Entrepreneurial Mind Frame

Entrepreneurs make up only about 15% of the working population in the US. Far fewer actually succeed than those who attempt to become self employed business people and venture out on their own. So what makes people decide to take the entrepreneurial path, when so few actually make it a reality?

Is the American dream a possibility for anyone, or, does it take more than most to become a successful entrepreneur?
The success of an entrepreneur does depend on their mindset. A large percentage of business owners will quit in their first five years in business. What is needed is the fortitude and belief that goes with attaining success.

Entrepreneurs are risk takers and dreamers. The difference between the dreamer and the entrepreneur though, is that the entrepreneur takes actions based on their dreams. They persist through the hardships and never give up! Many entrepreneurs start with an idea. Their success is determined by their belief that they can create something greater than simple monetary success. Often, it is about creating something which will benefit the world.

James Dyson, for example, came up with the idea of the bagless vacuum cleaner. Despite multiple set backs, over 5000 prototypes and not being able to get any manufacturers or distributors to accept his idea, he persevered. It was over a decade after his initial idea when his concept came to fruition. Even then, it was after a lot of difficulties and hardship due to the vacuum replacement bag industry, which was worth £100 million in the UK.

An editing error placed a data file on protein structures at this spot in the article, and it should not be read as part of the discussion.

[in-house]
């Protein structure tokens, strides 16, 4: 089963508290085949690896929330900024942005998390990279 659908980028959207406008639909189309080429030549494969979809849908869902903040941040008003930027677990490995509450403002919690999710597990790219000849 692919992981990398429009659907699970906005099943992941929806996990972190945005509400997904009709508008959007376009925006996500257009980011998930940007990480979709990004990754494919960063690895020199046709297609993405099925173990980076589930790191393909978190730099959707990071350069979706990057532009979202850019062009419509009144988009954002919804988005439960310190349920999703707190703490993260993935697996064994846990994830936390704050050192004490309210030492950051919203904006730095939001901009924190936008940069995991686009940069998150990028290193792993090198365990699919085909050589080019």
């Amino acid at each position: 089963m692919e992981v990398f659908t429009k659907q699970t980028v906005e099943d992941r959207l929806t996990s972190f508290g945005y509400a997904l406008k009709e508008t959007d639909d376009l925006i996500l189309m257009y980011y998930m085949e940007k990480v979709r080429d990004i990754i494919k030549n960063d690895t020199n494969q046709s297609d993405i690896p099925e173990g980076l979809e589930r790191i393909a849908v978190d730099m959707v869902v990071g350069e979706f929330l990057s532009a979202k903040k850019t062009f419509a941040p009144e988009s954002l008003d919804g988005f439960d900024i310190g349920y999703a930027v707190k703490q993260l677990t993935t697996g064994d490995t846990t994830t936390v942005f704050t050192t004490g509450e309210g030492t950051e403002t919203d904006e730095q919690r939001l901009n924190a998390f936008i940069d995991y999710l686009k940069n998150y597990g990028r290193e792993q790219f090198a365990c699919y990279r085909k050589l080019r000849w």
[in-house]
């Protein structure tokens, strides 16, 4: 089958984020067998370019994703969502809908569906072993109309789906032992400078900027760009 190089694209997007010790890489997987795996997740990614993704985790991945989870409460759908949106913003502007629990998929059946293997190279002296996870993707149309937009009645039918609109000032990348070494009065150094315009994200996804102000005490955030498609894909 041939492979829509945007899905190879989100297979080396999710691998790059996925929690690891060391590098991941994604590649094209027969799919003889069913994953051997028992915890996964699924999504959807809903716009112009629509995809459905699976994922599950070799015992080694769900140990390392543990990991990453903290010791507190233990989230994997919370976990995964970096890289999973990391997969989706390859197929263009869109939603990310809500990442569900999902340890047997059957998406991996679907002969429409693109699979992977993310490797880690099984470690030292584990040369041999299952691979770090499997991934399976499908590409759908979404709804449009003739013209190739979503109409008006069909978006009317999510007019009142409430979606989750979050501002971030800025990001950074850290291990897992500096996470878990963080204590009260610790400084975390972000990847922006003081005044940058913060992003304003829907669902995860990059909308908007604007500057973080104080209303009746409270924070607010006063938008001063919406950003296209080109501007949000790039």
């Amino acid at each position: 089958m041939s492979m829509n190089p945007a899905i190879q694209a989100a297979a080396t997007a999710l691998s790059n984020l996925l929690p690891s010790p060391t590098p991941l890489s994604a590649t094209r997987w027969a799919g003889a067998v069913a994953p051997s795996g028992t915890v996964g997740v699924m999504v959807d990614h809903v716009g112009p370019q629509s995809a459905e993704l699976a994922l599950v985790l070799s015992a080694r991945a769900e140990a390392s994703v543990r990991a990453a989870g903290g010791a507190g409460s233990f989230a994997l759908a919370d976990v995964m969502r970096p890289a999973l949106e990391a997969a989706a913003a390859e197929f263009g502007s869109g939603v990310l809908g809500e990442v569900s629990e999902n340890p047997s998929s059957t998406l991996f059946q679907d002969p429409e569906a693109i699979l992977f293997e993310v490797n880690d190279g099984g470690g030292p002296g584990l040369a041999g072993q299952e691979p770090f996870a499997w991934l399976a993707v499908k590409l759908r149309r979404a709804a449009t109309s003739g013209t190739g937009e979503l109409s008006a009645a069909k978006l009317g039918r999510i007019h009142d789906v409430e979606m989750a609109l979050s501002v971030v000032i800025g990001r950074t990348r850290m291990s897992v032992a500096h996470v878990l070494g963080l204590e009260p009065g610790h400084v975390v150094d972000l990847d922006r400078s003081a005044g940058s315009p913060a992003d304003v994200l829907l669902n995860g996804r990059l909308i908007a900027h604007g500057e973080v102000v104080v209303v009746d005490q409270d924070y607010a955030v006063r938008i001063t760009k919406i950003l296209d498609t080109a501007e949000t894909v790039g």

In Simon Sinek’s book ‘Start With Why’, he suggests that the biggest companies in the world are so because of their “why?” – their reasons for building a business in the first place. In all cases, it wasn’t just to make money, or make technology better, or some whimsical ideology.

The Wright Brothers, for example, became known as the pioneers of the first manned flight. But their competition was much better funded and well connected – Samuel Pierpont Langley had worked at Harvard, had a number of powerful connections, including Andrew Carnegie and Alexander Graham Bell. The War Department funded his project with a $50k grant, a seemingly massive advantage to the unconnected Wright Brothers who had no money or influence. However, their passion and devotion to change the world with this new technology drove them to attain the first flight in history in 1903.

Desire for material things and monetary wealth can only carry someone so far. Unless you have a goal or passion which is bigger than that, you may lose the momentum and fail to maintain your enthusiasm for any length of time.

The entrepreneurial mindset is one which taps into your purpose. Without a purpose driven goal or aim, it can’t take long before disillusionment kicks in. With a mindset which takes into account a larger purpose, entrepreneurs can build huge businesses because they ‘saw’ a vision of what they wanted to create. If the purpose is greater than the obstacles which lie in the path of attaining it, no amount of setbacks will stop you from achieving your goal.

On the other hand, if you set out to do something and something gets in the way and stops you, your initial reason, (your “why?”), may not have been strong enough to endure all the battles along the way.

Entrepreneurial mind frame (or mindset) therefore, must be aligned with both your vision, your values and your purpose. If your values are not in alignment with your purpose and vision, you’ll come up against road blocks which will stop you from achieving your goal.